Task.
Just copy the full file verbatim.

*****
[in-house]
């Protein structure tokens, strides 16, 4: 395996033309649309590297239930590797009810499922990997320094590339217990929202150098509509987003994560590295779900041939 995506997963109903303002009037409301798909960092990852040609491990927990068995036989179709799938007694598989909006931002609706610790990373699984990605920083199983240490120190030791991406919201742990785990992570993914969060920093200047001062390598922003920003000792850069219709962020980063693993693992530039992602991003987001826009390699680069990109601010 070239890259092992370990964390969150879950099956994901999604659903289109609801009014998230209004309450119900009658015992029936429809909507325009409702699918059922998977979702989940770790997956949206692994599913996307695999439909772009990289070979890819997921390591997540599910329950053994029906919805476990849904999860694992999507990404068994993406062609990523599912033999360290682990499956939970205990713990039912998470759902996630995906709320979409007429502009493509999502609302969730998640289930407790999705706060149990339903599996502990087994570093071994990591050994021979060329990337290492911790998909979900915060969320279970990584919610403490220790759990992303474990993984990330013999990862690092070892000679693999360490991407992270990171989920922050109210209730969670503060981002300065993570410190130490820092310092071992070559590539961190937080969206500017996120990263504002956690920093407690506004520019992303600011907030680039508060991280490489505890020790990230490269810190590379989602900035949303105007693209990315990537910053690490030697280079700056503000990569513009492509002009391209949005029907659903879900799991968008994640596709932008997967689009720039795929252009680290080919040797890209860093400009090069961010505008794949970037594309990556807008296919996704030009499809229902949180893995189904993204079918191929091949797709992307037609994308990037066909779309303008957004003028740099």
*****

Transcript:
[in-house]
């Protein structure tokens, strides 16, 4: 395996033309649309590297239930590797009810499922990997320094590339217990929202150098509509987003994560590295779900041939 995506997963109903303002009037409301798909960092990852040609491990927990068995036989179709799938007694598989909006931002609706610790990373699984990605920083199983240490120190030791991406919201742990785990992570993914969060920093200047001062390598922003920003000792850069219709962020980063693993693992530039992602991003987001826009390699680069990109601010 070239890259092992370990964390969150879950099956994901999604659903289109609801009014998230209004309450119900009658015992029936429809909507325009409702699918059922998977979702989940770790997956949206692994599913996307695999439909772009990289070979890819997921390591997540599910329950053994029906919805476990849904999860694992999507990404068994993406062609990523599912033999360290682990499956939970205990713990039912998470759902996630995906709320979409007429502009493509999502609302969730998640289930407790999705706060149990339903599996502990087994570093071994990591050994021979060329990337290492911790998909979900915060969320279970990584919610403490220790759990992303474990993984990330013999990862690092070892000679693999360490991407992270990171989920922050109210209730969670503060981002300065993570410190130490820092310092071992070559590539961190937080969206500017996120990263504002956690920093407690506004520019992303600011907030680039508060991280490489505890020790990230490269810190590379989602900035949303105007693209990315990537910053690490030697280079700056503000990569513009492509002009391209949005029907659903879900799991968008994640596709932008997967689009720039795929252009680290080919040797890209860093400009090069961010505008794949970037594309990556807008296919996704030009499809229902949180893995189904993204079918191929091949797709992307037609994308990037066909779309303008957004003028740099």